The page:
Outlook still sunny
TASMANIAN farmer confidence has recovered from a four-year low with last week’s rain likely to lift it further.
The latest Rabobank quarterly survey shows a jump in confidence among the state’s primary producers, much of it on the back of strong prices for wool, lamb, beef and dairy.
However, at the time the survey was conducted last month a major disparity in seasonal conditions was obvious.
Rabobank regional manager for Tasmania and Southern Victoria Hamish McAlpin said the while the season could not be better in the North and West, areas in the southern Midlands and East of the state were extremely dry.
The survey shows a major lift in confidence, with 37 per cent of the state’s farmers expecting conditions in the agricultural economy to improve over the coming year, com- pared with just 5 per cent in the previous quarter.
The proportion expecting conditions to worsen halved to 12 per cent from 23 per cent.
The proportion expecting economic conditions to remain similar to the past 12 months stood at 47 per cent.
Mr McAlpin said improved rural confidence in Tasmania was underpinned by a positive sentiment prevailing among those in the North and West.
He said in the dairy heartland farmers were buoyed by seasonal conditions and higher milk prices, with further stepups expected.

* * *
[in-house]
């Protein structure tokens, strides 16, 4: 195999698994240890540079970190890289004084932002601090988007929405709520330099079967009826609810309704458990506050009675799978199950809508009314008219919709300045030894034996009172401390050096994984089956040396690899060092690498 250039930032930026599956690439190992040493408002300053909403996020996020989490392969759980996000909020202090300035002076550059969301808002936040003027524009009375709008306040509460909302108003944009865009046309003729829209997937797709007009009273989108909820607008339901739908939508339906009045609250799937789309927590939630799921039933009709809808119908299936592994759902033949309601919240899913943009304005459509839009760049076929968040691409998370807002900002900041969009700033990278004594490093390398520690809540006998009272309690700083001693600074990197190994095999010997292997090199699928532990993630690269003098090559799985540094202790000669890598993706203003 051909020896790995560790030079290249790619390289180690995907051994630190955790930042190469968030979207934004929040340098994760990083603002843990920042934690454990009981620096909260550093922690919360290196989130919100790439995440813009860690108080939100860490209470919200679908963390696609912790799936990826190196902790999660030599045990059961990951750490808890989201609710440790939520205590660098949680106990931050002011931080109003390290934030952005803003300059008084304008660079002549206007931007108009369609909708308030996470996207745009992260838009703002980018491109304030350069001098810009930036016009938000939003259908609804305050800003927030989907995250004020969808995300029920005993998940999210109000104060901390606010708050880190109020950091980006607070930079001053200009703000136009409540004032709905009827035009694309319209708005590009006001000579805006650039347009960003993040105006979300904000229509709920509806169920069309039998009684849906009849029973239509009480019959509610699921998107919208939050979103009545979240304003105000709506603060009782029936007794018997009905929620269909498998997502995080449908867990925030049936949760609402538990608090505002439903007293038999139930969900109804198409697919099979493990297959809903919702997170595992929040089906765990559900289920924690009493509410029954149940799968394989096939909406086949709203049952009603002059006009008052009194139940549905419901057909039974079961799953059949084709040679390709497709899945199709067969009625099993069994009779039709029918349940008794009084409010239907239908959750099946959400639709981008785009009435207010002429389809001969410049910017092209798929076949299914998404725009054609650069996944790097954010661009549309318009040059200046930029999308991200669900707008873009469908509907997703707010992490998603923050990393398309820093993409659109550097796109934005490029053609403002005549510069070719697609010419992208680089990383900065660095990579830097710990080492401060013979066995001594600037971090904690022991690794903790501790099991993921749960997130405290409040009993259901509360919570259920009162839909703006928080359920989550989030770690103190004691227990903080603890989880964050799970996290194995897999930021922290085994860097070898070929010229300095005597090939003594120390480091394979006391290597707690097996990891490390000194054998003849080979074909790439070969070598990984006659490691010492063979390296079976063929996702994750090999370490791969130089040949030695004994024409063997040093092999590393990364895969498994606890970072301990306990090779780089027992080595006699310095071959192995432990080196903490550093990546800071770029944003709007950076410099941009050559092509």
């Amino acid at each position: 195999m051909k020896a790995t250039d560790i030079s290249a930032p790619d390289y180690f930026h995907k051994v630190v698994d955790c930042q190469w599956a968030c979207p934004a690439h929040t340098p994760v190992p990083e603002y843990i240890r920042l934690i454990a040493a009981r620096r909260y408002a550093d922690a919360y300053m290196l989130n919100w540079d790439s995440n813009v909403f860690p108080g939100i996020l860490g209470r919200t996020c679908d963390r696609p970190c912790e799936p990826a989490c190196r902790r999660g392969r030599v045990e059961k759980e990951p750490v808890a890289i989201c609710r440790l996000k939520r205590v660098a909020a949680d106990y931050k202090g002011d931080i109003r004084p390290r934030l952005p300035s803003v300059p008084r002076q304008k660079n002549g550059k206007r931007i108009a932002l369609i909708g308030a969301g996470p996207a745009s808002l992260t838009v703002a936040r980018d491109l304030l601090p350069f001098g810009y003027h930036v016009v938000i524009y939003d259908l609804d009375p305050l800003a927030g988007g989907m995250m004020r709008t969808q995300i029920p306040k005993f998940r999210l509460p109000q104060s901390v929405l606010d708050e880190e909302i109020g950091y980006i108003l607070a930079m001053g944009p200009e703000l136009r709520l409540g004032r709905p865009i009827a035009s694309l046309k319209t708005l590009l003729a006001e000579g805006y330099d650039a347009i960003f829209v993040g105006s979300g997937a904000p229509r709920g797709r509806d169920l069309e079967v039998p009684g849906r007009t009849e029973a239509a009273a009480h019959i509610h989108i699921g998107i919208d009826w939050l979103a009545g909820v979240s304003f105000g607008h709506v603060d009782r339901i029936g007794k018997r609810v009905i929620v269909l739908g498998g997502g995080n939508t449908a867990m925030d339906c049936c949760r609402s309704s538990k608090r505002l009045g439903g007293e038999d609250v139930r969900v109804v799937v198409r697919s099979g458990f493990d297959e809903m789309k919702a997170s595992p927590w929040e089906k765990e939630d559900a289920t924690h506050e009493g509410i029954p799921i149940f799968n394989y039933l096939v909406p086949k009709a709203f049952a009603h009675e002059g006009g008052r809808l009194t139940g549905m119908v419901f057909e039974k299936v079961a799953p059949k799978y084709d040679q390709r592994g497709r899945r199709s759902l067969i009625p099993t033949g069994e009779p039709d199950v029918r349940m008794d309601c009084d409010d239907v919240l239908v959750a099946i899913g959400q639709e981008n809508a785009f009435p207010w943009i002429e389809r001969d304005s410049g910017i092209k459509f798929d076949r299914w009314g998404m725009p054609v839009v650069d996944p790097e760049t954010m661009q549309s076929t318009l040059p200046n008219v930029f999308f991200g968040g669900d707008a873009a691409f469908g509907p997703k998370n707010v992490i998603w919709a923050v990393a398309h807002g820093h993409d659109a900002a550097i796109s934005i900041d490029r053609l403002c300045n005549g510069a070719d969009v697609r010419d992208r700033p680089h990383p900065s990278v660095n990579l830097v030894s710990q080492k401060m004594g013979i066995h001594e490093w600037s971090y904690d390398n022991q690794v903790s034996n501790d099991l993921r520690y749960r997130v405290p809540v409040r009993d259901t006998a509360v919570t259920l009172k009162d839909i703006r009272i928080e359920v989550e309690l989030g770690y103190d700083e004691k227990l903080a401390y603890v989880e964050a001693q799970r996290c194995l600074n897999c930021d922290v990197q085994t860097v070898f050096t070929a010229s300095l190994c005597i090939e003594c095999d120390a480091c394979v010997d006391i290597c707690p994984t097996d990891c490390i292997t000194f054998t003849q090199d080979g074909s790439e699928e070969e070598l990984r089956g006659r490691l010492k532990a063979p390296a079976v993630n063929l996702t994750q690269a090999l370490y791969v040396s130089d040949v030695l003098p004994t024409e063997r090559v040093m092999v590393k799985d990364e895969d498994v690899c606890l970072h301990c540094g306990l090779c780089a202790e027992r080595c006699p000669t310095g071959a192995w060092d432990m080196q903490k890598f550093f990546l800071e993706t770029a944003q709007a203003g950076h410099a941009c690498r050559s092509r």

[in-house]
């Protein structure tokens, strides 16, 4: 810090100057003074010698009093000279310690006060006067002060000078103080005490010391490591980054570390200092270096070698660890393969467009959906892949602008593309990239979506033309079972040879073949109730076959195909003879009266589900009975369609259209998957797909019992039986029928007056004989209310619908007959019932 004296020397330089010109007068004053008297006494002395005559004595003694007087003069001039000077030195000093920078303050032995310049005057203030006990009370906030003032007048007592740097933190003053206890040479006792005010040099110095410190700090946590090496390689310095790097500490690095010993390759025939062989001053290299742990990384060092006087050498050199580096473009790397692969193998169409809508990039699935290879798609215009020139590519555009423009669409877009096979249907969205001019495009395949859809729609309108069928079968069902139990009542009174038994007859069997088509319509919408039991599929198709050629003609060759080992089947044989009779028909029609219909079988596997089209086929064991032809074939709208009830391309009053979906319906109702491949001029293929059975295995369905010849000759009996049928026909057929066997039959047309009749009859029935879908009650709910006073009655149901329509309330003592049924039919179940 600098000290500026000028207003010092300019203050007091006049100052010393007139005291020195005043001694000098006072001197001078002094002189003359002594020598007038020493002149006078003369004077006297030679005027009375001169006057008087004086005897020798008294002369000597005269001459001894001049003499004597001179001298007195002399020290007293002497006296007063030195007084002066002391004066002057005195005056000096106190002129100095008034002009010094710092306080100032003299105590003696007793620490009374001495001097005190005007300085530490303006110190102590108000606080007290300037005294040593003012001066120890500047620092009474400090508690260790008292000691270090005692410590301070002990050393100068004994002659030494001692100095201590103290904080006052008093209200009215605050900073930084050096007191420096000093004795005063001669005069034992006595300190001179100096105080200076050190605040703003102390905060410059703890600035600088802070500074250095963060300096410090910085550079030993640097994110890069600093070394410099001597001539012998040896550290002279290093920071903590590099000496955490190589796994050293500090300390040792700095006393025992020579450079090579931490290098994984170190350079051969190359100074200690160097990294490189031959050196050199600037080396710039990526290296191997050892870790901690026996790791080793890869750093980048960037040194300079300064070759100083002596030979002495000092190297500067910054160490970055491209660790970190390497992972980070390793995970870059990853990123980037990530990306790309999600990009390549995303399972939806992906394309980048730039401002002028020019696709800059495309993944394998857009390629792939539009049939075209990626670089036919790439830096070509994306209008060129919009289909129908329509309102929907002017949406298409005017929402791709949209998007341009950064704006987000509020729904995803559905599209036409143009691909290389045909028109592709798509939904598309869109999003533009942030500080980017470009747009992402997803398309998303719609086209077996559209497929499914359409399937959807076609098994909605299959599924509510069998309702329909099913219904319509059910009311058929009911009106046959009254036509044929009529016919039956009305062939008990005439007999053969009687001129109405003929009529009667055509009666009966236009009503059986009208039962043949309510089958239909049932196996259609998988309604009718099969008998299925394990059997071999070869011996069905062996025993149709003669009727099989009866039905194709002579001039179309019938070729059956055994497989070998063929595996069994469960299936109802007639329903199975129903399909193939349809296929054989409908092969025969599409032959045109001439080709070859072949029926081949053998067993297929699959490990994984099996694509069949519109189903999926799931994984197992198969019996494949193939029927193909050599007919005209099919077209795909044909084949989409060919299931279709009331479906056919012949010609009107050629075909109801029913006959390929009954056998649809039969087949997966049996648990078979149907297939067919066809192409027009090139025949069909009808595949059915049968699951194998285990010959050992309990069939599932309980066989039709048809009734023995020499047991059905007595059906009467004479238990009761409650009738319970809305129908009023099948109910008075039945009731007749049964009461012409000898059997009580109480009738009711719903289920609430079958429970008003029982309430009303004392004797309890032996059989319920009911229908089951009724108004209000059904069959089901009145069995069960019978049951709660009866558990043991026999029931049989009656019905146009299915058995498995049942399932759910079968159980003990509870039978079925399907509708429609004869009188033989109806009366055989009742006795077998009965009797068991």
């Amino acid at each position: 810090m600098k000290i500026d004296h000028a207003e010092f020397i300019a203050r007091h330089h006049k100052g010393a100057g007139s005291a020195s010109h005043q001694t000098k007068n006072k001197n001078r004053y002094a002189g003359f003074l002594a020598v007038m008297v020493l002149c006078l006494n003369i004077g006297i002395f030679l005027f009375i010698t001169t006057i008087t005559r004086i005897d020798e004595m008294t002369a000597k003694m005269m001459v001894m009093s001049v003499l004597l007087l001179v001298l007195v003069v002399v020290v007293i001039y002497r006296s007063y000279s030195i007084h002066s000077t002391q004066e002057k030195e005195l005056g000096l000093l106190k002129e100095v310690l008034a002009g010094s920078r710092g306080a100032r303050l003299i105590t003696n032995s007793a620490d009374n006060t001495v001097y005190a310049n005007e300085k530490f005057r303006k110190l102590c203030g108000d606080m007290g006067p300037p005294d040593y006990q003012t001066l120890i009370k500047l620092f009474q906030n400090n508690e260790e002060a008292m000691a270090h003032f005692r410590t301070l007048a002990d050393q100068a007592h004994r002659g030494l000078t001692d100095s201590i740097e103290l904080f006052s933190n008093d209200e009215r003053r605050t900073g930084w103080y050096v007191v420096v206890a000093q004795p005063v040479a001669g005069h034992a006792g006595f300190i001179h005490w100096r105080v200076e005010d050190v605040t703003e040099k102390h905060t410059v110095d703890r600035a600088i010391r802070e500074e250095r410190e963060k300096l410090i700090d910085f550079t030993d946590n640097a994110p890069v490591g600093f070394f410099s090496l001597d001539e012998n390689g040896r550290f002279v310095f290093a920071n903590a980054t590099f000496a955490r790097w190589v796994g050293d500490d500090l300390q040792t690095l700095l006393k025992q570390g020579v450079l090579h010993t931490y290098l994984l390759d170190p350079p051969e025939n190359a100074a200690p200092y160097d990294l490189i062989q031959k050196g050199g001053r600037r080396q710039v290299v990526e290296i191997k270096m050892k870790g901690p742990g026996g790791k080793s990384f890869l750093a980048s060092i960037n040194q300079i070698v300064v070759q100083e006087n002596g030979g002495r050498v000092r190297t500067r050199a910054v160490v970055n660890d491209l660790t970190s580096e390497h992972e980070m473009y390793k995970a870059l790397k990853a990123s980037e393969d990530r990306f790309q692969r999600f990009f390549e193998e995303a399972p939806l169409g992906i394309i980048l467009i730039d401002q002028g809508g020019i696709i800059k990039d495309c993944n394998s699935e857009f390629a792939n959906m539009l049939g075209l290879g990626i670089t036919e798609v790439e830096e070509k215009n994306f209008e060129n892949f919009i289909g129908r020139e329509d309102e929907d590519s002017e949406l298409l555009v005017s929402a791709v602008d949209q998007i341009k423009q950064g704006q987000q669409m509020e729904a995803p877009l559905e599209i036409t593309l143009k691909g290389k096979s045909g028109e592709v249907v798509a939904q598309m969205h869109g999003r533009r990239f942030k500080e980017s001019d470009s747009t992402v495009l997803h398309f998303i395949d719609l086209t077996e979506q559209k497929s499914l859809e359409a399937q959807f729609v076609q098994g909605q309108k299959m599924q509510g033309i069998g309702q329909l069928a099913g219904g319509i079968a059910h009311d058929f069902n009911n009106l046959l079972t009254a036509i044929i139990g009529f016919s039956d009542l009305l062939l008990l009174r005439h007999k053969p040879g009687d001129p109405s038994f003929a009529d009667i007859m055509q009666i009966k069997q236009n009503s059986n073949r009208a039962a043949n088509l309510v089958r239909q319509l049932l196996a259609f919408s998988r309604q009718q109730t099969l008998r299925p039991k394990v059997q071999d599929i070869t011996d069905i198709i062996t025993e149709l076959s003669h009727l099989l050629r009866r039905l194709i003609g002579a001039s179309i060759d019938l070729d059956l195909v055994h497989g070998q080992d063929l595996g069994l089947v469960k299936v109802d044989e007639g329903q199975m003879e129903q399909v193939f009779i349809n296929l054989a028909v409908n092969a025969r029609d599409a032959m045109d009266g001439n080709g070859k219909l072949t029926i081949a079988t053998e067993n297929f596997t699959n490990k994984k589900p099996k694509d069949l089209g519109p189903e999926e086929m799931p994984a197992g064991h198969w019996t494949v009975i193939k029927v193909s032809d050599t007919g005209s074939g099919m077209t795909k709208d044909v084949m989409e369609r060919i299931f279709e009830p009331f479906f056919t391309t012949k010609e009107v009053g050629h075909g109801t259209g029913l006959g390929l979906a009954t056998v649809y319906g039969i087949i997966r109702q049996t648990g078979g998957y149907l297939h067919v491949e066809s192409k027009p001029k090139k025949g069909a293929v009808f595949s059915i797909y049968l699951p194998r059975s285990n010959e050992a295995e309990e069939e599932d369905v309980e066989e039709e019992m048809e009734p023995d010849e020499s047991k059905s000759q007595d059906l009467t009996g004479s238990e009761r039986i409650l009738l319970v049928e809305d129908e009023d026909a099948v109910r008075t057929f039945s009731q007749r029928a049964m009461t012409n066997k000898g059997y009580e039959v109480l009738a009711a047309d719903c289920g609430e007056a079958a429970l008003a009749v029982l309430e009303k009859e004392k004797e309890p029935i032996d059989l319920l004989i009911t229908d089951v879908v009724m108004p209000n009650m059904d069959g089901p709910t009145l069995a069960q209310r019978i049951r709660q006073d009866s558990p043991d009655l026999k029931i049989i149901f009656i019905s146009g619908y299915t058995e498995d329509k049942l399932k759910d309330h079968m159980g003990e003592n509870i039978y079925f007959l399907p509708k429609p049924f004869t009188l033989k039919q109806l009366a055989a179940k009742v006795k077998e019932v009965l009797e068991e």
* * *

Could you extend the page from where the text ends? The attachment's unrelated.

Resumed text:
“Mixed farming enterprises have also benefited from strong market prices for lamb and beef and the recent resurgence in the wool market.”
In the South and East Mr McAlpin said the dry had seen many feeding livestock or put them on to dryland crops that had had insufficient rain to reach harvest.
While he pointed out it was early in the season to be feeding sheep and cattle, at least the cost was offset to a degree by the strong returns for lamb, cattle and wool.
Across the state, commodity prices were the biggest driver of sentiment. About 82 per cent of those expecting conditions to improve said prices were the main basis for their optimism.
In the dairy sector, all farmers who expected conditions to improve said prices were fuelling their outlook.
Seasonal conditions were reported as a positive driver by 31 per cent of those with an optimistic view.
Mr McAlpin said the availability of irrigation had alleviated concerns about the dry with many Midlands farmers looking to diversify. Faith in irrigation and water infrastructure was evident, with 27 per cent saying they would invest more over the coming year.